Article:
Royals hit new low; demote Gordon to Triple-A

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In what looks like one of the most shameful service-time manipulations in baseball history, the Royals demoted Alex Gordon to Triple-A on Tuesday to make room for Kyle Farnsworth on the roster.
Ready or not, Gordon, with just one season as pro under his belt, was rushed from Double-A to the majors to begin 2007. The team stuck with him then despite some ugly results, and the only times he had returned to the minors since was on rehab assignments. Of course, that meant he’d have three years of service time at the end of this year, leaving him on track to become a free agent after 2012. Now the Royals can push that back until 2013 if they wait at least 20 days to recall him.
Gordon has hit .198/.300/.313 in his 29 games this season, so we won’t see a grievance here. If it were May, it’d be a perfectly legitimate move. But it’s August 18. There are three weeks left in the minor league season. The Royals aren’t playing for anything at all, and they should want Gordon to get every major league at-bat his surgically repaired hip can handle. Instead, they’re going to have him work with inferior coaches and get pitched around by Triple-A pitchers. When Gordon was on his rehab assignment before returning last month, he batted .350/.491/.650 with three homers in 40 at-bats. Hitting minor league pitching isn’t an issue.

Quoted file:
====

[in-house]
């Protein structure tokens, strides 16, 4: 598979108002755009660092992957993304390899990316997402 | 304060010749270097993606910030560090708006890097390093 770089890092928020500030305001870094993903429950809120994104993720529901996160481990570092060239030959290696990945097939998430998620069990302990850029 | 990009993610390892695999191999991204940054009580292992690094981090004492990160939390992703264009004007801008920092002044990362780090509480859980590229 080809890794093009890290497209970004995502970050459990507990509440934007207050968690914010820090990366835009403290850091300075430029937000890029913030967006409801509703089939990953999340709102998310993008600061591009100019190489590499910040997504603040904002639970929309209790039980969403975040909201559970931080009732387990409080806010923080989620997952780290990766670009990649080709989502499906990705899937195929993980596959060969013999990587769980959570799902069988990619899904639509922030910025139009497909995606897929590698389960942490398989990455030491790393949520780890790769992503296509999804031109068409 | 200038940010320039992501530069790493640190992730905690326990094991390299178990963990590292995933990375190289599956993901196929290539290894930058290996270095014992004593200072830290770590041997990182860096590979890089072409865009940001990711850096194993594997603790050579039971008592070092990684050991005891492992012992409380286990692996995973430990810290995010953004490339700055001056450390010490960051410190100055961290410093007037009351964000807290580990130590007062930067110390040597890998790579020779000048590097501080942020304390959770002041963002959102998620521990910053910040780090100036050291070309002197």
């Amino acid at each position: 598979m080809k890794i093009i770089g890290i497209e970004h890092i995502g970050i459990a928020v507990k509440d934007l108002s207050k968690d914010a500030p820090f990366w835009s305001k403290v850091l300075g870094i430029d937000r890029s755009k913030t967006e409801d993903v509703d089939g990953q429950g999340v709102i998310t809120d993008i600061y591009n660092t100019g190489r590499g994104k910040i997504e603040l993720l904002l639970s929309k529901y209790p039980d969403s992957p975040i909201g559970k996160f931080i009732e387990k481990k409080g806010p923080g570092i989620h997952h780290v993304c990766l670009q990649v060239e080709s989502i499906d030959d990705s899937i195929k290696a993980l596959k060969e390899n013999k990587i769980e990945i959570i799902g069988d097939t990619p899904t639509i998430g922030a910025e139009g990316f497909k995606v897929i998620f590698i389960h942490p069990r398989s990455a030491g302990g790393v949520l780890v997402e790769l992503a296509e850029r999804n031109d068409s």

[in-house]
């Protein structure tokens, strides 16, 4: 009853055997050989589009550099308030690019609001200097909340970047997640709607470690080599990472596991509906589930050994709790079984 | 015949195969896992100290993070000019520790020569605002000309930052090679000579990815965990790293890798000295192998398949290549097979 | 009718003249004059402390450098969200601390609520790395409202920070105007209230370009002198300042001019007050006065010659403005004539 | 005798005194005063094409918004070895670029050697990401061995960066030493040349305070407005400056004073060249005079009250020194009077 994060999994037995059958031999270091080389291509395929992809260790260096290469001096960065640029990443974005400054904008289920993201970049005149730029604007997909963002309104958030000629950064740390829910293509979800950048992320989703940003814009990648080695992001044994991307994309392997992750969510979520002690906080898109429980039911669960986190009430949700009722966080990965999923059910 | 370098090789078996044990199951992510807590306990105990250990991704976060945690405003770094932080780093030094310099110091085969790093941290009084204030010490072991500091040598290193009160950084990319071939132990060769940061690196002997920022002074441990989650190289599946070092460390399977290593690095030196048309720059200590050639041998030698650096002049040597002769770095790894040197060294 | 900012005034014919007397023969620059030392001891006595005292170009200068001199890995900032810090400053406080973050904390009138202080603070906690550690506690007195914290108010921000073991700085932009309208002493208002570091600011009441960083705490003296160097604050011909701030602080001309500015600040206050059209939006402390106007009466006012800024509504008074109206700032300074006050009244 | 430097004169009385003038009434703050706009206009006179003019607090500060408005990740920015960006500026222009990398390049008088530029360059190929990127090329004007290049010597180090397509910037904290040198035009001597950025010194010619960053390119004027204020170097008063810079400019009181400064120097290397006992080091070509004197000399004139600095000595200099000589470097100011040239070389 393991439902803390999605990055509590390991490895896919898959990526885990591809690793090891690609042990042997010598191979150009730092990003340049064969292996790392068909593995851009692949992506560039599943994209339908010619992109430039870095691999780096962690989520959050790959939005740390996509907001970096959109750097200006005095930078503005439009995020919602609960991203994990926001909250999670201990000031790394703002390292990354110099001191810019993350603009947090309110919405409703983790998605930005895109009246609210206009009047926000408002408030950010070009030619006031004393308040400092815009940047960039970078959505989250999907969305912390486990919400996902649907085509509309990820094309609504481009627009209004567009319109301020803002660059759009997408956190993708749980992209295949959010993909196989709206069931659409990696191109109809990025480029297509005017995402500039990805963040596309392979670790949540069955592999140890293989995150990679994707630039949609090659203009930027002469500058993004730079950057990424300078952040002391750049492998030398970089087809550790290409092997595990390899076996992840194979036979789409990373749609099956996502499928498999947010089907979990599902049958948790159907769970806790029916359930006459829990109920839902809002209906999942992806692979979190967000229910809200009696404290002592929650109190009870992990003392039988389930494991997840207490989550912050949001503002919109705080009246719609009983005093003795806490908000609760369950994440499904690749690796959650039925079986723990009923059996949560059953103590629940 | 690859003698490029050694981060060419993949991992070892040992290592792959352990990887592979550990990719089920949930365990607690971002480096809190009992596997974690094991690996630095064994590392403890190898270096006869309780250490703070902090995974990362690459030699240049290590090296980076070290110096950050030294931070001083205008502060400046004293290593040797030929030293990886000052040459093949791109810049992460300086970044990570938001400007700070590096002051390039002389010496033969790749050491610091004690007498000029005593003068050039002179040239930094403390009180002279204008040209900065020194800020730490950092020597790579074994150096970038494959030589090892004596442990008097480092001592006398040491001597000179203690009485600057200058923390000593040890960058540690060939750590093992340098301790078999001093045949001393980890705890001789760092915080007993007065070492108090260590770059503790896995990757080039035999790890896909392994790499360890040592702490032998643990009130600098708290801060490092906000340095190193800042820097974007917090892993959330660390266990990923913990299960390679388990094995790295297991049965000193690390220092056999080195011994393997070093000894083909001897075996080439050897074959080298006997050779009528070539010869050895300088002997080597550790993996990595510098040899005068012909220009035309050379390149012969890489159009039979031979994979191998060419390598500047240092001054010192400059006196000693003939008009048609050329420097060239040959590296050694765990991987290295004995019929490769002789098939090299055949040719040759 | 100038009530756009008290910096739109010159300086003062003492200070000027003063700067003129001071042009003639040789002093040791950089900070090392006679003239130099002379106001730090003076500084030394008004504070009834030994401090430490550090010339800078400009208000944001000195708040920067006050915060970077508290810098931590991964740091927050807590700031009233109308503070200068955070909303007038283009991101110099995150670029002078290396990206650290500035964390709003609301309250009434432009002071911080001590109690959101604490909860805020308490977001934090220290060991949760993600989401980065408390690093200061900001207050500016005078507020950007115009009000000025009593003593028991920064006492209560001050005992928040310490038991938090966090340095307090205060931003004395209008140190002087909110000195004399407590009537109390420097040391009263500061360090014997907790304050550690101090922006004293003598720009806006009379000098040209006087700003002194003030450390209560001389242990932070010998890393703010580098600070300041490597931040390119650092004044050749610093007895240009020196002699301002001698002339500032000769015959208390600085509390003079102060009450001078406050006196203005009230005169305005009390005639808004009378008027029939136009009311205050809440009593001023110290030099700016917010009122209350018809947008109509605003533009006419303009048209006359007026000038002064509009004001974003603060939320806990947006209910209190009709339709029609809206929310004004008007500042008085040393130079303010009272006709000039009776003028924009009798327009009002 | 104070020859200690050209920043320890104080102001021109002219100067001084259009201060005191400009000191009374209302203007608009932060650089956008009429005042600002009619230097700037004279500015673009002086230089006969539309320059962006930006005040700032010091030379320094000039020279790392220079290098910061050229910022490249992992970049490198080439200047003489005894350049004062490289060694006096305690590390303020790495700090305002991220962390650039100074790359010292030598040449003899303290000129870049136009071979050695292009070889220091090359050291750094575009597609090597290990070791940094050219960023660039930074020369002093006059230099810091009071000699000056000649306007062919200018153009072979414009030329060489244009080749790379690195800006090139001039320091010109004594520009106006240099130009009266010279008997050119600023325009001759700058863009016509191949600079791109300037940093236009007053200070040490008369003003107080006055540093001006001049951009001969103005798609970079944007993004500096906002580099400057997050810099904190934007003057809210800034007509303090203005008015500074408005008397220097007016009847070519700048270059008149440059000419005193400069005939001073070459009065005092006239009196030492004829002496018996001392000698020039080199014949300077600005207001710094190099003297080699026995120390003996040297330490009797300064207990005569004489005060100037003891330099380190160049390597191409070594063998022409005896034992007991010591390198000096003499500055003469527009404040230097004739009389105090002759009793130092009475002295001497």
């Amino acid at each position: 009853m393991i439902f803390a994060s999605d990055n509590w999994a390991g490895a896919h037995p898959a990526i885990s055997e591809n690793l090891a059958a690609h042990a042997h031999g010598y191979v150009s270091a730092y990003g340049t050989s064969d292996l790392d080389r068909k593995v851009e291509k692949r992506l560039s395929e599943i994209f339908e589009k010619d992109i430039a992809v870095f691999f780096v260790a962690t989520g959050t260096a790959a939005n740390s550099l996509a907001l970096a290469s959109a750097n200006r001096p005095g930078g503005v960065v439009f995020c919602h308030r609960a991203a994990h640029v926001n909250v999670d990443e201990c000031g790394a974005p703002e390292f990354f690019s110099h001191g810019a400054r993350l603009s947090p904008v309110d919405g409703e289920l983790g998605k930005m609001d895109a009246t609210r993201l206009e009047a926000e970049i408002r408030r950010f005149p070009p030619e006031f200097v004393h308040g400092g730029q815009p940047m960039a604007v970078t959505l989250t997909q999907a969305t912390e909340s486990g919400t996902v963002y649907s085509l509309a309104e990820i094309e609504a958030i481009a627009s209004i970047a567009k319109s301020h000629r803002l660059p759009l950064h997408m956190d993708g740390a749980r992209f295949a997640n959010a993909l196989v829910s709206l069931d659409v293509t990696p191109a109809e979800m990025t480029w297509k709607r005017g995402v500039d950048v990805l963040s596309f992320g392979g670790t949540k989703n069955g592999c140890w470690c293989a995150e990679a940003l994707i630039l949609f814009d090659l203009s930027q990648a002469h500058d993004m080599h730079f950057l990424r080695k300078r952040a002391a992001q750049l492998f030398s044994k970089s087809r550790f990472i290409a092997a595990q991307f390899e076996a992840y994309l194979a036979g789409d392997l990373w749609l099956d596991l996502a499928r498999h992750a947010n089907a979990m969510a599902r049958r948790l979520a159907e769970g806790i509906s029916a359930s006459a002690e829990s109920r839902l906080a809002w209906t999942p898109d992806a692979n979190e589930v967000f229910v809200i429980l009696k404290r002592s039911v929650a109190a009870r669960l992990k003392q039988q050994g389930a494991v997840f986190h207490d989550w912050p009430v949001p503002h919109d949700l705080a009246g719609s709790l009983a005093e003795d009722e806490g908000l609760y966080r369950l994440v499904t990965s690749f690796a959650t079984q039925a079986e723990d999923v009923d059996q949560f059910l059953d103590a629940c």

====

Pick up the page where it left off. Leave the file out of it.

If the Royals follow through with this and cost Gordon a year of service time, then they’ll still control him in 2013, when he’ll likely be a much better player than he is now. But that’s something they should have thought about in 2007. To pull this stunt in Aug. 2009 would seem to make it significantly less likely that he’ll still be playing in Kansas City in 2014. Gordon has little reason to forget and forgive.

Video: Edwin Encarnación grounds into 5-4-3 triple play

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The Yankees threatened early against the Twins in the top of the first inning of Monday night’s game in Minnesota. DJ LeMahieu and Aaron Judge drew leadoff walks Martín Pérez, bringing up slugger Edwin Encarnación. Encarnación battled Pérez, ultimately rolling over on the ninth pitch, a change-up. Third baseman Luis Arraez gobbled it up and stepped on the third base bag, then fired to Jonathan Schoop at second base for the second out. Schoop got the ball over to Miguel Sanó at first base just in time to complete the 5-4-3 triple play.

It’s the second triple play turned this year, as the White Sox also accomplished a 5-4-3 double play on May 22 against the Astros. The Twins’ last triple play occurred on June 1, 2017 against the Angels, also a 5-4-3 triple-killing.

The Yankees were eventually able to generate some offense in the third inning on a Gio Urshela solo homer and an RBI single from Encarnación. It’s a 2-2 game as this gets published.